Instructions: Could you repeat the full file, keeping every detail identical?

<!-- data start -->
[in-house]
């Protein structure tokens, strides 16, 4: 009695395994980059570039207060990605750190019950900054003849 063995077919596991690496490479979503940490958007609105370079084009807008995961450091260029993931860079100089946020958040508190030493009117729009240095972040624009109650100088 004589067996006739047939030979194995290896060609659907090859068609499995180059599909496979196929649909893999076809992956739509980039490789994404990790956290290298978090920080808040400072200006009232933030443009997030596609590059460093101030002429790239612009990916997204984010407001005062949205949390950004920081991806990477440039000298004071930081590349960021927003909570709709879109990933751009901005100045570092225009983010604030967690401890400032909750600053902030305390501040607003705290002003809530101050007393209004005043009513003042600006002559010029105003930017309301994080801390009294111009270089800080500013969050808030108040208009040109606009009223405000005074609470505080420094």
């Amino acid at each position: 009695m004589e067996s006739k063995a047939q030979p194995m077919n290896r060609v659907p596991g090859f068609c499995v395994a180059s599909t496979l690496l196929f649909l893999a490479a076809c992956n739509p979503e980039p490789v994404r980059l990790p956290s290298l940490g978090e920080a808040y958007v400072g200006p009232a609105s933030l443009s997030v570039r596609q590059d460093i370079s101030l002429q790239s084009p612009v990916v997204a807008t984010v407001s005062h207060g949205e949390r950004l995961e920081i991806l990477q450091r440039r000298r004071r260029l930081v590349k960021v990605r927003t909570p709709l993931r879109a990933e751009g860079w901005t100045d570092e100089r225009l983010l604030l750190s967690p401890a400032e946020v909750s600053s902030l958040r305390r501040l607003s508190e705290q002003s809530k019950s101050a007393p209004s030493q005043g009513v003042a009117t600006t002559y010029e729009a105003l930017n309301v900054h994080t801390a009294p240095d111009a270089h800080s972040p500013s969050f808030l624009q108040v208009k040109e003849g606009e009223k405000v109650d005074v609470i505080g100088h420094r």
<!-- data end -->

[in-house]
């Protein structure tokens, strides 16, 4: 009695395994980059570039207060990605750190019950900054003849 063995077919596991690496490479979503940490958007609105370079084009807008995961450091260029993931860079100089946020958040508190030493009117729009240095972040624009109650100088 004589067996006739047939030979194995290896060609659907090859068609499995180059599909496979196929649909893999076809992956739509980039490789994404990790956290290298978090920080808040400072200006009232933030443009997030596609590059460093101030002429790239612009990916997204984010407001005062949205949390950004920081991806990477440039000298004071930081590349960021927003909570709709879109990933751009901005100045570092225009983010604030967690401890400032909750600053902030305390501040607003705290002003809530101050007393209004005043009513003042600006002559010029105003930017309301994080801390009294111009270089800080500013969050808030108040208009040109606009009223405000005074609470505080420094």
């Amino acid at each position: 009695m004589e067996s006739k063995a047939q030979p194995m077919n290896r060609v659907p596991g090859f068609c499995v395994a180059s599909t496979l690496l196929f649909l893999a490479a076809c992956n739509p979503e980039p490789v994404r980059l990790p956290s290298l940490g978090e920080a808040y958007v400072g200006p009232a609105s933030l443009s997030v570039r596609q590059d460093i370079s101030l002429q790239s084009p612009v990916v997204a807008t984010v407001s005062h207060g949205e949390r950004l995961e920081i991806l990477q450091r440039r000298r004071r260029l930081v590349k960021v990605r927003t909570p709709l993931r879109a990933e751009g860079w901005t100045d570092e100089r225009l983010l604030l750190s967690p401890a400032e946020v909750s600053s902030l958040r305390r501040l607003s508190e705290q002003s809530k019950s101050a007393p209004s030493q005043g009513v003042a009117t600006t002559y010029e729009a105003l930017n309301v900054h994080t801390a009294p240095d111009a270089h800080s972040p500013s969050f808030l624009q108040v208009k040109e003849g606009e009223k405000v109650d005074v609470i505080g100088h420094r």